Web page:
Loeffler Endocarditis Mimicking Apical Hypertrophic Cardiomyopathy
A 35-year-old woman presenting with left-side weakness visited our emergency room. She was previously healthy and did not have any clinical risk factors for cerebral vascular disease. Multiple embolic cerebral infarctions were found in her brain through magnetic resonance imaging (MRI). An ECG showed ST depression and T-wave inversion in all of the precordial leads (Figure 1). An abnormal eosinophil count (2718 per 1 μL) and elevated erythrocyte sedimentation rate (58 mm/h) were reported in her blood test; otherwise, her blood test was normal. Her cardiac enzyme level was within normal limits. Transthoracic echocardiography was performed (Figure 2 and online-only Data Supplement Movies I and II), and apical hypertrophy suggesting apical cardiomyopathy was initially reported.
Further workup for the eosinophilia, including parasitic disease, did not give any additional information. She was admitted to the neurology department and treated with anticoagulation. She complained of recurrent chest discomfort after admission, and cardiac computed tomography was performed for workup. Coronary arteries were normal, but a low attenuated endomyocardial lesion in the left ventricular apex was reported (Figure 3). Cardiac MRI depicted apical thrombus (nonenhancing lesion) with endocardial enhancement after administration of gadopentetate dimeglumine, suggesting Loeffler endocarditis1,2 (Figure 4). Reevaluation of the apex by transthoracic echocardiography after zooming and focus adjustment showed the different echogenic layering in the apical segment (Figure 5 and online-only Data Supplement Movies III and IV).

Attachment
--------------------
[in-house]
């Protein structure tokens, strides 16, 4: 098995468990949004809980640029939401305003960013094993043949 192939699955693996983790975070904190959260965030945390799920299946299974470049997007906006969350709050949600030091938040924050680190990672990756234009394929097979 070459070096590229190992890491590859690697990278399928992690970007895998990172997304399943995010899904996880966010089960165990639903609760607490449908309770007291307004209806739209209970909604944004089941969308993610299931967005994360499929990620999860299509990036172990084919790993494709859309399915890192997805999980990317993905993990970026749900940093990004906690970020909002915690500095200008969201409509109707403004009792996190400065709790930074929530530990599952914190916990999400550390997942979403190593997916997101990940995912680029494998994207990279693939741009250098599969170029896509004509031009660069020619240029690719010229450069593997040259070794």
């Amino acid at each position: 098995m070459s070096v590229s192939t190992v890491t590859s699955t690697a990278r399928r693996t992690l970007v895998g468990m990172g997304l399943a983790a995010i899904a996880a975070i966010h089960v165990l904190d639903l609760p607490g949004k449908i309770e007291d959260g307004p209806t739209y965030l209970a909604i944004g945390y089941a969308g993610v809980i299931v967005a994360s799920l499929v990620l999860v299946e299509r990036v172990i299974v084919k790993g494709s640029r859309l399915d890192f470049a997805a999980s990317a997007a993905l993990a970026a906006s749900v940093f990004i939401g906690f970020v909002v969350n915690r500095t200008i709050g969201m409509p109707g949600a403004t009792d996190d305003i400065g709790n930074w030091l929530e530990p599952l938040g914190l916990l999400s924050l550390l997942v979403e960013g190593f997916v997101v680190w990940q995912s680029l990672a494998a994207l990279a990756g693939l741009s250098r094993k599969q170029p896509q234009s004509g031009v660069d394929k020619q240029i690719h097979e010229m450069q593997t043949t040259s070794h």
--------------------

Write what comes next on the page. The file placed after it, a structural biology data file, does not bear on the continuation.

She was finally diagnosed with Loeffler endocarditis and started on high-dose steroid therapy (prednisolone 60 mg twice a day). Her chest discomfort disappeared the day after initiation of steroid therapy, and her ECG and eosinophil count became rapidly normalized (Figure 6). One month later, both the cardiac MRI (Figure 7) and echocardiography (Figure 8 and online-only Data Supplement Movies V and VI) showed an improvement in the left ventricular apical lesion.
Apical thrombus in Loeffler endocarditis is not associated with apical wall motion abnormality; therefore, Loeffler endocarditis with a small lesion in the early stage can be hard to diagnose and is sometimes confused with apical hypertrophy such as in our case. Because the early pathology of Loeffler endocarditis is eosinophilic thrombus with inflammation, cardiac MRI with delayed enhanced imaging can clearly demonstrate apical thrombus without enhancement from endomyocardium with high-signal-intensity plane.1,2 Therefore, if the diagnosis of Loeffler endocarditis is under suspicion, contrast-enhanced cardiac MRI will be very informative. Our case also shows that the endomyocardial lesion in the early stage of Loeffler endocarditis can be regressed by optimal medical therapy.
The online-only Data Supplement is available at http://circ.ahajournals.org/cgi/content/full/120/1/82/DC1.